“This sport is not worth dying for”

Ronnie Coleman recently addressed death in bodybuilding and reflected on one of his own experiences.

Ronnie Coleman is one of the best bodybuilders to ever take the stage and his resume backs it up. Coleman is an eight-time Olympia champion, who is tied for most all-time with Lee Haney. To this day, Coleman remains an influential voice in bodybuilding due to his knowledge of the sport. Coleman recently discussed recent deaths in bodybuilding and reflected on one of his own experiences.

Coleman joined Bradley Martyn to discuss recent events around bodybuilding. Sadly, there have been a series of deaths that have hit the world hard. Shawn Rhodes and George Peterson died last year. Recently, Cedric McMillan sudden death and it shifted the conversations more towards bodybuilding-related health issues.

Ronnie Coleman knows a thing or two about preparing for shows and what it takes to be the best in the world. In his time, there weren’t as many deaths and that’s because there were tests for substances such as diuretics.

“It’s a bit difficult, you know when I was coming up we had a guy who died and they started doing drug tests on every show. He died of diuretics of course, you know. So they started testing diuretics on every show, and no one died or nothing, until they stopped. I’ll never forget when they stopped. He died in 1996 I believe. (Mohammed ) Benaziza, he died on the European Tour. I know I wasn’t there, I wasn’t Mr. Olympia back then. They tested the drug on every show after that in the IFBB.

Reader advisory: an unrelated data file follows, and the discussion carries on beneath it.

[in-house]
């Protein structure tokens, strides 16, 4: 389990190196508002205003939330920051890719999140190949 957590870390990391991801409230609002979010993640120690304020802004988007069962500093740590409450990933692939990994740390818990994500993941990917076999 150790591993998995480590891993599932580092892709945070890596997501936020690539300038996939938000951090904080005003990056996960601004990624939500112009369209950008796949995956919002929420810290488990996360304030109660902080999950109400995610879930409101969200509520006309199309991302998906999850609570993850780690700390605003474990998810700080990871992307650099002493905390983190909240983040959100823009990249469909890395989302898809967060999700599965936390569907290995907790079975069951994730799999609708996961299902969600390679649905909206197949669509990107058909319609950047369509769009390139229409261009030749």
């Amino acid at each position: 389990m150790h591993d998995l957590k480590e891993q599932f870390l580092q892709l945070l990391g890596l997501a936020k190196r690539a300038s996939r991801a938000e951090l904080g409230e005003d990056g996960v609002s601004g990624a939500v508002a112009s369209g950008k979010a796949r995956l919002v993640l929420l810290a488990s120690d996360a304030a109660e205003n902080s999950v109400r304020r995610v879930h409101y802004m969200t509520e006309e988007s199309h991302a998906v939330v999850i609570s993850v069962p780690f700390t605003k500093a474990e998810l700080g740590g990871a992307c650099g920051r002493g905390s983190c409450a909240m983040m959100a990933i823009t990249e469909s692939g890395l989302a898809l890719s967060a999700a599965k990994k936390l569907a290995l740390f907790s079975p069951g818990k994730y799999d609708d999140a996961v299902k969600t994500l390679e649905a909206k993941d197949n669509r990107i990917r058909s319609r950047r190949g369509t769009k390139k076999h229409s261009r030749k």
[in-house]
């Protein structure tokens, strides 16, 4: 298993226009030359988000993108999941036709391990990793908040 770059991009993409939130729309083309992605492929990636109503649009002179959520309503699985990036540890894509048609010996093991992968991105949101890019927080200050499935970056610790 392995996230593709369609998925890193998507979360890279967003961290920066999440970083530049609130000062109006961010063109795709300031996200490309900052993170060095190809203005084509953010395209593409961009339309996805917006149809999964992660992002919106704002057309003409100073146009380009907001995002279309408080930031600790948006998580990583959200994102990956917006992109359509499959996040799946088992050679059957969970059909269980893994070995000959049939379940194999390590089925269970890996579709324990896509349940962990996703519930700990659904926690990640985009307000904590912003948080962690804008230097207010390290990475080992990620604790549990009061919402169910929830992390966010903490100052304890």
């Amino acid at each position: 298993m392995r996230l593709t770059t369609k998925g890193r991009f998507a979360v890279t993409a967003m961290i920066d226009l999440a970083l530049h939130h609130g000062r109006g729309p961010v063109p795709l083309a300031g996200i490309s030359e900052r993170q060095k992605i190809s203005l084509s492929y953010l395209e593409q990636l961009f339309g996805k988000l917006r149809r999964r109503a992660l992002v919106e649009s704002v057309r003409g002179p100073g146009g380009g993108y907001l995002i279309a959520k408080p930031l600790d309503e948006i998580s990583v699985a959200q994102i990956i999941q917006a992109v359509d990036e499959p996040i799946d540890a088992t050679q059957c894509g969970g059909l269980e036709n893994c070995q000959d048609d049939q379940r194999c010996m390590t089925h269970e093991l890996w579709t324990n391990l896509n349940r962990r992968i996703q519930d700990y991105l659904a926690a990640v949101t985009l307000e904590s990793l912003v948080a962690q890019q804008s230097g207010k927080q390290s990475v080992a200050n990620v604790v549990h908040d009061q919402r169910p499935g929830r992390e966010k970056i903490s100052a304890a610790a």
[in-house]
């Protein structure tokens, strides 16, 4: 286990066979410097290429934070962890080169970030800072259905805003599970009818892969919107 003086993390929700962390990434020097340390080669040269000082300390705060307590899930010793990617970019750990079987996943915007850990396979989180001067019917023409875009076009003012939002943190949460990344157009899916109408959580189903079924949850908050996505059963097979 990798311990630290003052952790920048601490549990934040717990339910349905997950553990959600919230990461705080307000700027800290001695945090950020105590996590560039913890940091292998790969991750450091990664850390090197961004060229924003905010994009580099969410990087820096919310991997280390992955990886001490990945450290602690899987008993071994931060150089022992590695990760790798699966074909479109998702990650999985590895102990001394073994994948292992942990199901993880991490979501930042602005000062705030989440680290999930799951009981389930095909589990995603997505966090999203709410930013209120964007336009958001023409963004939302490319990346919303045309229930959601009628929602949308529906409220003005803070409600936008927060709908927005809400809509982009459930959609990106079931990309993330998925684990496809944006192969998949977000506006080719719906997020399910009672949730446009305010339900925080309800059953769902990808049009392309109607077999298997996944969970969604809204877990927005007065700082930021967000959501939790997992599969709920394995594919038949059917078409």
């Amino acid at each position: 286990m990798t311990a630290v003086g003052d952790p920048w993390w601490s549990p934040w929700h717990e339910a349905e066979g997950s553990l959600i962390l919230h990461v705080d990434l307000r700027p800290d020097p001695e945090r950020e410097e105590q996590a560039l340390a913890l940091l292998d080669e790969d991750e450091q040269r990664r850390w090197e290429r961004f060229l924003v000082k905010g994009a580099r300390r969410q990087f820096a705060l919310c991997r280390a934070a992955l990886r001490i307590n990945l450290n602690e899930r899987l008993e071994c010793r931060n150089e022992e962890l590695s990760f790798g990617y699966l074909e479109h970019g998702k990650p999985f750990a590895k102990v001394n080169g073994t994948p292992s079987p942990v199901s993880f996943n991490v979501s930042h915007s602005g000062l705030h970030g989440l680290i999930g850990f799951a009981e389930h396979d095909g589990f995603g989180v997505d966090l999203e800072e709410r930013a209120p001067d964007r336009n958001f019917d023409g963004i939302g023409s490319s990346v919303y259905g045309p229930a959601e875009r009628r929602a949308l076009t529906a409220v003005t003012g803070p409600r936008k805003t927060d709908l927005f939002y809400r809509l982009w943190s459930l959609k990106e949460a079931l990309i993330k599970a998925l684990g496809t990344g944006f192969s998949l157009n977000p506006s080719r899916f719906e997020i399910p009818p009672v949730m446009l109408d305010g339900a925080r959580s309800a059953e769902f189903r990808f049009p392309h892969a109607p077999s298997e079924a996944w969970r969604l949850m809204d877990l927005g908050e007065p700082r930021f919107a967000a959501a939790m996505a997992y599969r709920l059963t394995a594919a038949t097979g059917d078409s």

Following the death, Ronnie Coleman explained that the IFBB had started testing deer diuretics and there hadn’t been many deaths in the sport. It changed once cutler jay threatened to sue the league after testing positive. Coleman explained that Cutler banned the tests.

“When Jay failed the test, they, because Jay told them he was going to sue them. They were like, okay, well, we’re not going to continue testing, and you also have the option of keep your prize money. We’re just going to remove testing. Jay changed that. They didn’t test after that.

Ronnie Coleman and the Olympia 2001

Ronnie Coleman knows the dangers of diuretics first hand and it was at his worst in 2001. This was the season when Coleman became the first contestant to win the Arnold Classic and the Olympia in the same year. Despite its success, victory at Olympia almost did not happen.

Coleman reflects on waking up the morning of the Olympia competition feeling extremely dehydrated and wanting to go to the hospital.

“When you start dying, this sport isn’t worth dying for. Ronnie laughs. Not at all. I remember 2001, I’ll never forget it like it was yesterday. I woke up the morning of the Olympia and I felt terrible. I was totally dehydrated, you know, you have to be a little dehydrated to get on stage,” Coleman explained.

But this morning, I felt very bad, I felt really bad. I was at the point where I felt like I was dying. It scared me. I called my nutritionist and told him, man, I feel bad. Forget this show, I’m going to the hospital. I will not die for this sport. I’m going to the hospital.

Ronnie Coleman was able to hydrate enough to take the stage and defeated Cutler to continue his Olympic streak. It opened Coleman’s eyes and he didn’t want this problem to happen again.

Many have discussed how to improve bodybuilding health. Since McMillan’s passing, competitors and lifters have been going for checkups to make sure their health is in good standing. This is a growing problem and it will be interesting to see how it is handled in the future.

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Teresa E. Burton